Chinese expert in WHO talks about vaccine trial results in Brazil, global cooperation
Updated 13:57, 16-Jan-2021
By Gao Ang

One of China's leading experts on vaccines has talked with CGTN, explaining that, in the case of the China-developed vaccine in Brazil, the focus on highest-risk groups in the clinical trials leads to a relatively low efficacy rate. The COVID-19 vaccine developed by China's Sinovac is reported to have an efficacy rate of just above 50 percent in Brazil.

Shao Yiming, adviser to the Product Development Vaccine Advisory Committee at the World Health Organization (WHO) and chief expert at the Chinese Center for Disease Control and Prevention (CDC), said the volunteers in the Sinovac trials in Brazil are all doctors and nurses, who are among the highest risk groups due to extremely high exposure to the coronavirus. 

Shao said that the estimated exposure of medic staff to the virus is "at least five times" higher than the general population. "No other trials focus on doctors and nurses, the most difficult population to prevent virus transmission," he stressed. 

The world urgently needs vaccine data for doctors and nurses as they are frontline fighters, and the Brazilian trials first provided the data, which is "a very good thing," said the expert.

Brazil's Butantan Institute released the final-stage trial results of the vaccine developed by China's Sinovac Biotech on Wednesday. While it's 100 percent effective in preventing severe and moderate infections, the vaccine has overall efficacy of 50.4 percent.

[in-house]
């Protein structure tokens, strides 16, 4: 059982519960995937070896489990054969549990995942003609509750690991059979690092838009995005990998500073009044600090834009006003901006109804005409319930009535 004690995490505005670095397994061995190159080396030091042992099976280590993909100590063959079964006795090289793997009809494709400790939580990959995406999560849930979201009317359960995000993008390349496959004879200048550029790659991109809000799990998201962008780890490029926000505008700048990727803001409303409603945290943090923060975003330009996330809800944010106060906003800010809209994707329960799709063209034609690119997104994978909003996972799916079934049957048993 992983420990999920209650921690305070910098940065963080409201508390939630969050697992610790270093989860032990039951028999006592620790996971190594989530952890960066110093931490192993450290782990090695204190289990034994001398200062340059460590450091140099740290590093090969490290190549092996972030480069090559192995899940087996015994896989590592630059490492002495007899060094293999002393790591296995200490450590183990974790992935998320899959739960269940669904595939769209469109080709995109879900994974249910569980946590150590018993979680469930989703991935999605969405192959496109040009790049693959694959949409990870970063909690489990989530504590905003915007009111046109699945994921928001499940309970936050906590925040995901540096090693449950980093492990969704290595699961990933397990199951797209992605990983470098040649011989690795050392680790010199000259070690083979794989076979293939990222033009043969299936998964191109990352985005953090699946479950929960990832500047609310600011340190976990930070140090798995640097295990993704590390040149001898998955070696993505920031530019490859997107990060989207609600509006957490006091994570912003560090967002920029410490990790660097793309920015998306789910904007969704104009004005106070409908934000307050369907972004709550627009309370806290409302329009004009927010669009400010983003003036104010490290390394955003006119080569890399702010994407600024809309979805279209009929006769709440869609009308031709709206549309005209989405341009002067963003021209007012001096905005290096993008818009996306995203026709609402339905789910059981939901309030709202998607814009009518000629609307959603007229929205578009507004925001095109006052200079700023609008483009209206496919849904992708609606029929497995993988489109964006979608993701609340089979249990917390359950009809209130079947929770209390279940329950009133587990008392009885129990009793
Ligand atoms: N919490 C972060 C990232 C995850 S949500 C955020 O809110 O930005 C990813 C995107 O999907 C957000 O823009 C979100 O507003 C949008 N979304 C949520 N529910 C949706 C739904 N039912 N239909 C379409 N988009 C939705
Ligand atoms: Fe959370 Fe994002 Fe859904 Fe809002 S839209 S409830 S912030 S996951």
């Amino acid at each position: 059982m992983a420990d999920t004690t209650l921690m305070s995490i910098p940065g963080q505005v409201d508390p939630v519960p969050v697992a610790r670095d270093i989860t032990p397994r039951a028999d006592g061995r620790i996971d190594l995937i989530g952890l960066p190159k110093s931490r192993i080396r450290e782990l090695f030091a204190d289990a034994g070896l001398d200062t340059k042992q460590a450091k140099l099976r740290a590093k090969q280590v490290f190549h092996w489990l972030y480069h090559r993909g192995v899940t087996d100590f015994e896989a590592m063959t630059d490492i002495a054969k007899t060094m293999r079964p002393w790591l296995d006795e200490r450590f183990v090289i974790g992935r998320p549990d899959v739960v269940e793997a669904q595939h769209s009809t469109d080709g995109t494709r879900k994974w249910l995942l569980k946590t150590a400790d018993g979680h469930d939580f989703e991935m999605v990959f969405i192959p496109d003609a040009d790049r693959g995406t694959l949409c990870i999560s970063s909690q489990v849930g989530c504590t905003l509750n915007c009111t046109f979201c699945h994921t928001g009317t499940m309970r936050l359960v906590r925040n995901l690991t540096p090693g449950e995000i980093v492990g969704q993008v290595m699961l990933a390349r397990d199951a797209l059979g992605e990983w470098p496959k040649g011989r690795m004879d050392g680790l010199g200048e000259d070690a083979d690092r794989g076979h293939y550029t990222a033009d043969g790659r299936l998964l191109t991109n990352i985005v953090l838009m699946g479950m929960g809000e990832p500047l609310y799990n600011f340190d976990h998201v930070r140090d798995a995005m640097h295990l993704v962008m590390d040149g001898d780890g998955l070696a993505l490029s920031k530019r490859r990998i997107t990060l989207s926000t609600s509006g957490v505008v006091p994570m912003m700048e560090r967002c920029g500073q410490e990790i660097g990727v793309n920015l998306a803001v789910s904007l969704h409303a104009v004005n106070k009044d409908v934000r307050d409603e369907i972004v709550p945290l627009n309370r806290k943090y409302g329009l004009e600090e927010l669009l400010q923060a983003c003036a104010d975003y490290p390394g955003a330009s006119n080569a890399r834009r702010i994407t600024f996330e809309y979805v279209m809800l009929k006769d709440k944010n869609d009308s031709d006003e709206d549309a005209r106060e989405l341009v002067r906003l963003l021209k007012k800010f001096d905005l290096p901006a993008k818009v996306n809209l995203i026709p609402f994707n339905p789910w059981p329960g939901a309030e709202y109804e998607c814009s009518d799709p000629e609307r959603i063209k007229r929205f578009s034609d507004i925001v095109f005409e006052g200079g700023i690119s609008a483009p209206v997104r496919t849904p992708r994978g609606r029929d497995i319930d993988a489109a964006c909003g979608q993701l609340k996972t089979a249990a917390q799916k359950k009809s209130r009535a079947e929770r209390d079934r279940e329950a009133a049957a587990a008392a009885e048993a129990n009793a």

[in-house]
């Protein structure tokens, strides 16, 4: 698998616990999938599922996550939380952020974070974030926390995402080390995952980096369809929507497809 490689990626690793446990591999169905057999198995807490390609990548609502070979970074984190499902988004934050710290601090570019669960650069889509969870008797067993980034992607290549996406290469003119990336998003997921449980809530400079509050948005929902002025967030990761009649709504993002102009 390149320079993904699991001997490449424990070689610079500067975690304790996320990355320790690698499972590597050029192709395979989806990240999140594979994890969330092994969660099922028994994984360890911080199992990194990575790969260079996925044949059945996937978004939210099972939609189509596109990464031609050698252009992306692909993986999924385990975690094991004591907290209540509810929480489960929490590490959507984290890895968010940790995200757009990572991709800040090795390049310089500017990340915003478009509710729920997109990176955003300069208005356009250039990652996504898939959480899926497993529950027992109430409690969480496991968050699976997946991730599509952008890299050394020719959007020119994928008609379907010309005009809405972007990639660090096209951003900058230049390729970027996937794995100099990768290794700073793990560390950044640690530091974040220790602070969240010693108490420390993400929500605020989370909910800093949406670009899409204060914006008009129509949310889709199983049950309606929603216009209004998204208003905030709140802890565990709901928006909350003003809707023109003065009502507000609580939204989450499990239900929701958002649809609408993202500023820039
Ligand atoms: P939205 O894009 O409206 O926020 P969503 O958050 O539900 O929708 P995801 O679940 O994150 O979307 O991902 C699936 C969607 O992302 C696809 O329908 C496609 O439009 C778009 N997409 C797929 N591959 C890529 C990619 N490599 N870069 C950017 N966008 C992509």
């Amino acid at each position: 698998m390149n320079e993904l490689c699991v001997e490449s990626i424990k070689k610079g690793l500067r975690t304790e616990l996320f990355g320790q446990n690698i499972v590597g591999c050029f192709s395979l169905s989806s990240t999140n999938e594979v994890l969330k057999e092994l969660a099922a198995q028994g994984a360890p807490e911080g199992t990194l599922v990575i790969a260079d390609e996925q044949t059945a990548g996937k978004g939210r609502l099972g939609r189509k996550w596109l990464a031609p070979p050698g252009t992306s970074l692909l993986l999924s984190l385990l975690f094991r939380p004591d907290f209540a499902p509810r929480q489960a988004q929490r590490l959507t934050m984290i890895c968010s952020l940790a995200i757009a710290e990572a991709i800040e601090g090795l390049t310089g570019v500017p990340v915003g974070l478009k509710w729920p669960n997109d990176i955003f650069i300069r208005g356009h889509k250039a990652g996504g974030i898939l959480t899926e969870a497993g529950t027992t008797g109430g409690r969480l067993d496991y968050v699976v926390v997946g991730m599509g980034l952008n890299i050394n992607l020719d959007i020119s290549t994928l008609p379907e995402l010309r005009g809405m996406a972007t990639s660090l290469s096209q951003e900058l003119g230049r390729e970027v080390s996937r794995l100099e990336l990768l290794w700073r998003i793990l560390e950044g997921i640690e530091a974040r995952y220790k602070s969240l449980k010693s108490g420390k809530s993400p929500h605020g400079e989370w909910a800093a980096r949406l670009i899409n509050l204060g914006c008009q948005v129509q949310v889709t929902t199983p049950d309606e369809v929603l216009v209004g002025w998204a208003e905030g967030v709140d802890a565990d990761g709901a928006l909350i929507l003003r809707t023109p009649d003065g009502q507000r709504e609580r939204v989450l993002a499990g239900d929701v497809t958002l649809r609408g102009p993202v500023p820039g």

Besides having higher-risk volunteers than the Pfizer and Moderna trials, the institute used "more stringent standards," reported Fortune on Saturday citing Ricardo Palacios, medical director of the Butantan Institute. "We added all possible difficulties (to our trials)."

On Thursday, an international expert team from the WHO arrived in Wuhan to conduct joint research with Chinese scientists. 

Noting that the team's aim is to trace the potential source of the virus, Shao said the priority now is to contain the current pandemic, as origin tracing may take decades of time. He said after bringing the pandemic under control, scientists and researchers will have time to carry out comprehensive and solid research on the origin tracing.  

Global cooperation key to beat COVID-19


Many countries have been struggling to contain a massive winter wave of the coronavirus. Even with tight restrictions and lockdowns in place, the number of confirmed cases continues to spike.

Facing such challenges, Shao said international cooperation is key to bring the pandemic under control.

"Almost all the time, we are behind the virus. So how to get ahead of the virus is a challenge to the global scientific community and the entire world at large."

There's only one solution that people can take to achieve that goal, Shao continued. "That is to strengthen international collaboration, in areas including basic research of virus, surveillance and infrastructure at a global level."

Shao added that China's CDC helping Africa build its CDC is a good example of international collaboration.

China and the U.S. signed a memorandum of understanding to jointly support the establishment of the African CDC in 2016, as well as strengthening Africa's public health capacity.

Shao also indicated that international collaboration could expand from virus disease to parasitic disease and bacterial infection to promote better health protection worldwide.

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